Sometimes, type II diabetes can be controlled by diet and exercise alone. Sometimes it can’t. In your mom’s case, she’s probably not going to be able to control it with just diet and exercise. There’s a wide variety of oral anti-diabetic medicines out there, if she needs medication. She WILL need to see a doctor regularly, and watch her diet, and exercise, and monitor her blood sugar herself. The newer glucose monitoring machines are pretty easy to use. If at all possible, your mom should go to a diabetes education class. If your dad can go with her, that would be VERY helpful.
DO NOT become the food police for your mom. Your mom is the one who should be making decisions about what she is going to eat. If you are fixing a meal, then definitely make stuff that she can eat without problems. A diabetic diet is healthy for everyone, including non-diabetics. Once she has her diabetes under control, it’s perfectly OK for her to have a SMALL serving of a rich dessert. I find that it’s better for me to go out to have a dessert, rather than make one and have it in my house. But this is between your mom and her doctor.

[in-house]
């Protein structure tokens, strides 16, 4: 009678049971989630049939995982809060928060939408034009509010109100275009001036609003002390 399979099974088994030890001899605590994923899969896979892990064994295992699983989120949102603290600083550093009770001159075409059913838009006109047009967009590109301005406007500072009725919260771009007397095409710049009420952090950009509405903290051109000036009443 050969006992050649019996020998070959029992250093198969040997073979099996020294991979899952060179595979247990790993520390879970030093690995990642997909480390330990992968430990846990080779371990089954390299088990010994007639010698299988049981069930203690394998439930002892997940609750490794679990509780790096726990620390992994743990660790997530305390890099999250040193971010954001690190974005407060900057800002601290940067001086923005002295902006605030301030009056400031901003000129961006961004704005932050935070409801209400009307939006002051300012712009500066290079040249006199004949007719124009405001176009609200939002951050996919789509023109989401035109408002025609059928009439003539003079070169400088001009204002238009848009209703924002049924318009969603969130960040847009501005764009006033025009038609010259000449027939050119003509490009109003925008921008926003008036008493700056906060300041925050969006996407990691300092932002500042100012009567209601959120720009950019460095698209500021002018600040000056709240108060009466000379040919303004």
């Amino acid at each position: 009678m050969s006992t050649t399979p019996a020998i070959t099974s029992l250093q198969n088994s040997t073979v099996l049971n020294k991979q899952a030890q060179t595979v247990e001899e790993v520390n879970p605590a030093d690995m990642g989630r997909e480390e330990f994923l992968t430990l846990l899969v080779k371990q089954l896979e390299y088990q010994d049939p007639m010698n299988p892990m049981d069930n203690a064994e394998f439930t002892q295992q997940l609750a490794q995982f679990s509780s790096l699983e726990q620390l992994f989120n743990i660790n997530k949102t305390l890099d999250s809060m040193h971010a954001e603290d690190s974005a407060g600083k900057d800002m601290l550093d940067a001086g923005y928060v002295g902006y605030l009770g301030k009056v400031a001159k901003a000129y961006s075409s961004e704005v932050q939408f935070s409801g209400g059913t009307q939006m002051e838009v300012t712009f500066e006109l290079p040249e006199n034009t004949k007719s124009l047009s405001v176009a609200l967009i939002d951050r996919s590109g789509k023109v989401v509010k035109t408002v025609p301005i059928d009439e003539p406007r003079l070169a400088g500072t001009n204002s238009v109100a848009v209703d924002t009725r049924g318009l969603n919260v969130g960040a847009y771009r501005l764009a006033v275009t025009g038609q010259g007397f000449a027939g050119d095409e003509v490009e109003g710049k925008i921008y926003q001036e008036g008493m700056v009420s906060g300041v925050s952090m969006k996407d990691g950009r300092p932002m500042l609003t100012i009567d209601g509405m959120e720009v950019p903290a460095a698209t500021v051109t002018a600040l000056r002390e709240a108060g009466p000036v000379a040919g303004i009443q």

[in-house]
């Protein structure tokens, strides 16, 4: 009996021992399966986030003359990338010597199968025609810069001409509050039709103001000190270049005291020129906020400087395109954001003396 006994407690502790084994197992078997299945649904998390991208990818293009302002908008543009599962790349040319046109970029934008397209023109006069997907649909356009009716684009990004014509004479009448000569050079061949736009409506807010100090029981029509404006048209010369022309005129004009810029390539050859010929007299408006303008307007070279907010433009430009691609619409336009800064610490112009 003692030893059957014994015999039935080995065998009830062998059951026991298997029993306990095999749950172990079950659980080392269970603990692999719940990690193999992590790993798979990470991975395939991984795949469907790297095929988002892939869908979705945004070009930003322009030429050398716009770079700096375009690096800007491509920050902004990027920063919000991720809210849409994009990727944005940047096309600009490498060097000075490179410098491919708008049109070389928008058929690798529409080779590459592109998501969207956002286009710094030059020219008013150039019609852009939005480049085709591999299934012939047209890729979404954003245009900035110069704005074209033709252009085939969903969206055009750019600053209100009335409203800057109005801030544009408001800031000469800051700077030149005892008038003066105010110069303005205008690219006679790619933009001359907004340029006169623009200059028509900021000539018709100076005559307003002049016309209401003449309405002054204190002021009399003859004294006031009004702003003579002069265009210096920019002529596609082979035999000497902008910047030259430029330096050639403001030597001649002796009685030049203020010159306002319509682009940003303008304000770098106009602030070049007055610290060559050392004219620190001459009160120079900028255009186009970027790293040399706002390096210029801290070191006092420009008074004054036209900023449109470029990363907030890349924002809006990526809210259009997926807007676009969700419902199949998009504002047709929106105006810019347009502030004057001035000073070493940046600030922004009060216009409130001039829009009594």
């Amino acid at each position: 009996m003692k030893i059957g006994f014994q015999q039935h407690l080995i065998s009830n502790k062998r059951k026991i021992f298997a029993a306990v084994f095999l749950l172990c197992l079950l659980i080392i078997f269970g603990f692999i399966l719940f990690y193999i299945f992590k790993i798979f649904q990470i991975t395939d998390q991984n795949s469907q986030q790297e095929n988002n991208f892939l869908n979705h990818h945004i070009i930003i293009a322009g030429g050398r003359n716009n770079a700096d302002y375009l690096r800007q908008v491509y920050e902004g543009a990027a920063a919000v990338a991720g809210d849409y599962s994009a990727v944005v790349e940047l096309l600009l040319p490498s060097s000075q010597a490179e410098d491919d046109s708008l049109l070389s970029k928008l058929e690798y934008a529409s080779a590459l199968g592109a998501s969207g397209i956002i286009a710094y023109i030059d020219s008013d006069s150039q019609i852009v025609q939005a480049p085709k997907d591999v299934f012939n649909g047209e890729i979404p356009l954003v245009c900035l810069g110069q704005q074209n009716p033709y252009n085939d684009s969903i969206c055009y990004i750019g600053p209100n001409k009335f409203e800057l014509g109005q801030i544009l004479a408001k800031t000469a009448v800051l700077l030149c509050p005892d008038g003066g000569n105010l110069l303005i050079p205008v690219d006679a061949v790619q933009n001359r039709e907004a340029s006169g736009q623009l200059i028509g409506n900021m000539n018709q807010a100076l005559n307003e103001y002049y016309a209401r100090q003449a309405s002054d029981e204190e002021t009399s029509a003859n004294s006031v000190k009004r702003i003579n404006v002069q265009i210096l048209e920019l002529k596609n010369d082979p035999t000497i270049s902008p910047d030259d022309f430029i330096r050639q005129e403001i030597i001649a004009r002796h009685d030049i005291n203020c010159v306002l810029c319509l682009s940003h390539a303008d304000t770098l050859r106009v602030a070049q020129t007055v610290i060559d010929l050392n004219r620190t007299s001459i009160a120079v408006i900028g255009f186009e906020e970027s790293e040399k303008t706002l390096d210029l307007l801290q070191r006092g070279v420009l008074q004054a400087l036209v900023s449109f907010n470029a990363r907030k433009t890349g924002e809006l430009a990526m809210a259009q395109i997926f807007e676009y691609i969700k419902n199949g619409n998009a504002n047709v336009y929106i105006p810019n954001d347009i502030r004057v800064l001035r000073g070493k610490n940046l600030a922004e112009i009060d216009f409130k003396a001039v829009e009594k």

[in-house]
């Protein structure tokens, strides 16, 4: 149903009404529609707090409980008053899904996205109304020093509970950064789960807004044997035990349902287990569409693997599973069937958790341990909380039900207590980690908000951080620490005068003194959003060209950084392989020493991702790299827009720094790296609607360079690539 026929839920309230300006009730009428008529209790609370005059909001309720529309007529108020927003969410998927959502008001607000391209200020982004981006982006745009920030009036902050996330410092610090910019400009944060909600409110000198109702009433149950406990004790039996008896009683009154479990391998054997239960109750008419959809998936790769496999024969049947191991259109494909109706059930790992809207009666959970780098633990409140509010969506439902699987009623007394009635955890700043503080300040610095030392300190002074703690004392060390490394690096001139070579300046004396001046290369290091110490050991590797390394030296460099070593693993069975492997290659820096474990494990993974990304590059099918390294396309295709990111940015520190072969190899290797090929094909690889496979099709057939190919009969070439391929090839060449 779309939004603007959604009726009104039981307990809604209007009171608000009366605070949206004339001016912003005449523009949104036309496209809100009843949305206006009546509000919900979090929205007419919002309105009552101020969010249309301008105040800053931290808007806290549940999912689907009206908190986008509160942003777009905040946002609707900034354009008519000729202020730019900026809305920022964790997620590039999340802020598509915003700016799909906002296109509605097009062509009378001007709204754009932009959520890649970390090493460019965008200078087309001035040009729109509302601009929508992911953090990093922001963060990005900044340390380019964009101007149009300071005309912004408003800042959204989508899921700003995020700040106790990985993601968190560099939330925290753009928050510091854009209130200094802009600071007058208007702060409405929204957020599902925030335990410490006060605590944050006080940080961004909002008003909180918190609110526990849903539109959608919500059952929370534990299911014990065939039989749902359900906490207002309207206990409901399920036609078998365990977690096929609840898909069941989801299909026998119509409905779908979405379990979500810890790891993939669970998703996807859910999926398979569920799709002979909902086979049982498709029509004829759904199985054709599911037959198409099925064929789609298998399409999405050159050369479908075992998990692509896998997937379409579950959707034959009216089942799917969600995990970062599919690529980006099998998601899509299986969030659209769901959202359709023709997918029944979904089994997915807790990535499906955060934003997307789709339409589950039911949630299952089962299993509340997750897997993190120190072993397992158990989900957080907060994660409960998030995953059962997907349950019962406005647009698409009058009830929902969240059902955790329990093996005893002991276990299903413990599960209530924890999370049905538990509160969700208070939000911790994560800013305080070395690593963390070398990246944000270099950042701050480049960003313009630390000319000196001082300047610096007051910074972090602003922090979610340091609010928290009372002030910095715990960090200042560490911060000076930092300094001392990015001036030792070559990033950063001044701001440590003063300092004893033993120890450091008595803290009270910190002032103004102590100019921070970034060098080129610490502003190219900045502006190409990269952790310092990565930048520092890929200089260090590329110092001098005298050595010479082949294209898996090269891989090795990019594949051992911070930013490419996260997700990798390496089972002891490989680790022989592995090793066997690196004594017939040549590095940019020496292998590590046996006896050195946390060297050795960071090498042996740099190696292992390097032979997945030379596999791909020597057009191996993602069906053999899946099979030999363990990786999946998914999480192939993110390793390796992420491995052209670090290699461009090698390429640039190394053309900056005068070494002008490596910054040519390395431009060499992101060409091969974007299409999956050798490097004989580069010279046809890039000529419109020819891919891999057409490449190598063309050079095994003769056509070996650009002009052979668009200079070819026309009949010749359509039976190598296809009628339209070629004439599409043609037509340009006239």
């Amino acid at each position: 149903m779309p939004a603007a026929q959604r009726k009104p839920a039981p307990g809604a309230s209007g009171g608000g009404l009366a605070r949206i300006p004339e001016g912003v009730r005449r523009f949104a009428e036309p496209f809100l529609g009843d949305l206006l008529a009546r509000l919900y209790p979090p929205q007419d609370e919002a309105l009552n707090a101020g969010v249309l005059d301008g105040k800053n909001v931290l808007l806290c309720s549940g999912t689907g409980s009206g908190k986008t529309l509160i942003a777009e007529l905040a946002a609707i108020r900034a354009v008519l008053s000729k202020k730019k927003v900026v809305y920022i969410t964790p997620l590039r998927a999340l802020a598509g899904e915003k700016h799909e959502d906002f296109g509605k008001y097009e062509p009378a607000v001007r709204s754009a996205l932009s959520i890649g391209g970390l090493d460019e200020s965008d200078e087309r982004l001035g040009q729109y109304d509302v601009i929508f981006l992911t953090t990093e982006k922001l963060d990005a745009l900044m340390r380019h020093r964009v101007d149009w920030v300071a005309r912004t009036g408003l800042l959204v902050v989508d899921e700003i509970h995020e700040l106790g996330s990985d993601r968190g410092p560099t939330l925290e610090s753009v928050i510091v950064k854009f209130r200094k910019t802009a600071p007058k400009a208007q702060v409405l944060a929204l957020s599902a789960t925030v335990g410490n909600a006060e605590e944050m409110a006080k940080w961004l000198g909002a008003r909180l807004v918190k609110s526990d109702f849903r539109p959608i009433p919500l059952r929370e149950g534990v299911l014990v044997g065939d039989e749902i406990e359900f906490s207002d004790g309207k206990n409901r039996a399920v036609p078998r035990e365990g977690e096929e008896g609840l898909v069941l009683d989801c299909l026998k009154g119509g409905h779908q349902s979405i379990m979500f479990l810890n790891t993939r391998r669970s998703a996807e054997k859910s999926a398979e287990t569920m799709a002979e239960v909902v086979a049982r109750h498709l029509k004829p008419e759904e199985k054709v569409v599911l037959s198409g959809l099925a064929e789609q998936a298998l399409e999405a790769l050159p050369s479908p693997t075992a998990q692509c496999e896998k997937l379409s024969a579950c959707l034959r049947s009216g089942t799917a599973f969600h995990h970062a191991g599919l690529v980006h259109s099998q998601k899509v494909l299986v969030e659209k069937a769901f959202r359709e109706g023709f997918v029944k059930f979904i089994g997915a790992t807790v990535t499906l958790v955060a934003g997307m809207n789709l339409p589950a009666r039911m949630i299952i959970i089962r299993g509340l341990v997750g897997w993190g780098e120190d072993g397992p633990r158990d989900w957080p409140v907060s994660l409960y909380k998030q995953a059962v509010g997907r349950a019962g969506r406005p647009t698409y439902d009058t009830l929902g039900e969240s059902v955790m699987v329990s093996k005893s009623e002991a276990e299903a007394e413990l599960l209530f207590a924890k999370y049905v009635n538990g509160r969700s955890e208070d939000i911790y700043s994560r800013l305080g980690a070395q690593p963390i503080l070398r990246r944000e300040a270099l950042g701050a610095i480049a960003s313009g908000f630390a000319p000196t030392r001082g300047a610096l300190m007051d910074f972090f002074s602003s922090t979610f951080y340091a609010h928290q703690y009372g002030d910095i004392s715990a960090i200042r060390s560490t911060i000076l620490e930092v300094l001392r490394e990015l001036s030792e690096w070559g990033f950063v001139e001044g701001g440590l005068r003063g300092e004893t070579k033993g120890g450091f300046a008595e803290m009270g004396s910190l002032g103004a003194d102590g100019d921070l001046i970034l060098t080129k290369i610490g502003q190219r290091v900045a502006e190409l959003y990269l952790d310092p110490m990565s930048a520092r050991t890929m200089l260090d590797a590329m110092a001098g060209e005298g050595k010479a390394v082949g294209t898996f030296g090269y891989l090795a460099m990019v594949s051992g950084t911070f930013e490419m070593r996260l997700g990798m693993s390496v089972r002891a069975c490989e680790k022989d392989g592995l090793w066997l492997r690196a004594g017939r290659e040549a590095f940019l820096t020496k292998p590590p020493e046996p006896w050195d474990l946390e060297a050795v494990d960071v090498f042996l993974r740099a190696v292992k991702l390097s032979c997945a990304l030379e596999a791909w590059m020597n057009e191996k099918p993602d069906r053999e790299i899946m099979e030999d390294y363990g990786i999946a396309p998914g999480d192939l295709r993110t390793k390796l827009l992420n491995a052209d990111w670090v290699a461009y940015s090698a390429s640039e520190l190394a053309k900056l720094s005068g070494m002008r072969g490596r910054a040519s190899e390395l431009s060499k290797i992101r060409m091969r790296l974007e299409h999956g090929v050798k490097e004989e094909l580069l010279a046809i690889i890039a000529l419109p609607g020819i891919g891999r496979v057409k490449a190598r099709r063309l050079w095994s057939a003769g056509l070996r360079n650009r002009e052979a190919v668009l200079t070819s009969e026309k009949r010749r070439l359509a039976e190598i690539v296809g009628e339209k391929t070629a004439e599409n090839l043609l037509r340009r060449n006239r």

Thanks, Qadgop- still want to talk books…got sick this past week and had to catch up with school stuff.
I just wanted enough info to know if I could stop nailbiting at the quick, or go down to my fingernails :(. She is overweight…a little over the ‘obese’ level, I’d guess, and has been on diabeta(sp?) for years. She refuses (apparently on principle) to do the machine/strip thing…and believes that going to see an MD is just a little preferable to having her fingernails pulled out.
The food police thing I know …it can be hard not to nag when you find the candy bar stash when you’re tidying the kitchen cabinets, though.
Handy: Thanks, I’m heading there
Going on the 3-hr drive to see her tomorrow, and try to find out what the docs say and see what I can do…just panicked when dad told me she’d let herself be admitted(very unlike her)
Perhaps. “Whopping doses” may not be needed. Sometimes insulin resistance is not the primary cause. It’s possible that the islet cells of the pancreas don’t create enough insulin, in which case administration of insulin in less than whopping doses can lower blood sugar levels. There are various causes for this decrease in insulin production, possibly a viral infection or an autoimmune problem where the body attacts itself.
Much more sugar is burned by muscle cells than fat cells. A small increase in muscle mass with a corresponding decrease in fat can go a log way to lower blood sugar levels.
If blood sugar levels remain uncontrolled, a person can look forward to wonderful things like heart, kidney, and liver diseases, blindness, ketoacidosis, and coma.